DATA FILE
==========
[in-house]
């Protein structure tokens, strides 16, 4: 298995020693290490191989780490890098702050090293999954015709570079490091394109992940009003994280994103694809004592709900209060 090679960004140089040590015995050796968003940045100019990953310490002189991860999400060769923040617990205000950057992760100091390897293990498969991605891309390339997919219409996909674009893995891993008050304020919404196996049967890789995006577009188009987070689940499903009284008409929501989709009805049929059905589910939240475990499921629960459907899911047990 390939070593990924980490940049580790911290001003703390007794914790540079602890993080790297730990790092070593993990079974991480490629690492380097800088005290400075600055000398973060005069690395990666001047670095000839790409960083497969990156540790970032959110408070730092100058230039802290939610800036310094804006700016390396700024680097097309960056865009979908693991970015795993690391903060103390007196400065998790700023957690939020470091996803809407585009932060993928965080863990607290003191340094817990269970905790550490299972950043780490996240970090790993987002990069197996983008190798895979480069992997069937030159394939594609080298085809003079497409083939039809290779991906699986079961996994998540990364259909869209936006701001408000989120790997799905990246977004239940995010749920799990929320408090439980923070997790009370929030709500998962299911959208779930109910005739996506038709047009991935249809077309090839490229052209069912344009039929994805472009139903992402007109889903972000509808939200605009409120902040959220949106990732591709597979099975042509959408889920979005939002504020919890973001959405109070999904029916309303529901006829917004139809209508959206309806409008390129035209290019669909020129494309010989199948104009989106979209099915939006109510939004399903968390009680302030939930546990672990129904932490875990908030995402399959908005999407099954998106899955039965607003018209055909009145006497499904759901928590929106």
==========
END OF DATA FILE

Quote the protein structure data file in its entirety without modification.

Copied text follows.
[in-house]
């Protein structure tokens, strides 16, 4: 298995020693290490191989780490890098702050090293999954015709570079490091394109992940009003994280994103694809004592709900209060 090679960004140089040590015995050796968003940045100019990953310490002189991860999400060769923040617990205000950057992760100091390897293990498969991605891309390339997919219409996909674009893995891993008050304020919404196996049967890789995006577009188009987070689940499903009284008409929501989709009805049929059905589910939240475990499921629960459907899911047990 390939070593990924980490940049580790911290001003703390007794914790540079602890993080790297730990790092070593993990079974991480490629690492380097800088005290400075600055000398973060005069690395990666001047670095000839790409960083497969990156540790970032959110408070730092100058230039802290939610800036310094804006700016390396700024680097097309960056865009979908693991970015795993690391903060103390007196400065998790700023957690939020470091996803809407585009932060993928965080863990607290003191340094817990269970905790550490299972950043780490996240970090790993987002990069197996983008190798895979480069992997069937030159394939594609080298085809003079497409083939039809290779991906699986079961996994998540990364259909869209936006701001408000989120790997799905990246977004239940995010749920799990929320408090439980923070997790009370929030709500998962299911959208779930109910005739996506038709047009991935249809077309090839490229052209069912344009039929994805472009139903992402007109889903972000509808939200605009409120902040959220949106990732591709597979099975042509959408889920979005939002504020919890973001959405109070999904029916309303529901006829917004139809209508959206309806409008390129035209290019669909020129494309010989199948104009989106979209099915939006109510939004399903968390009680302030939930546990672990129904932490875990908030995402399959908005999407099954998106899955039965607003018209055909009145006497499904759901928590929106």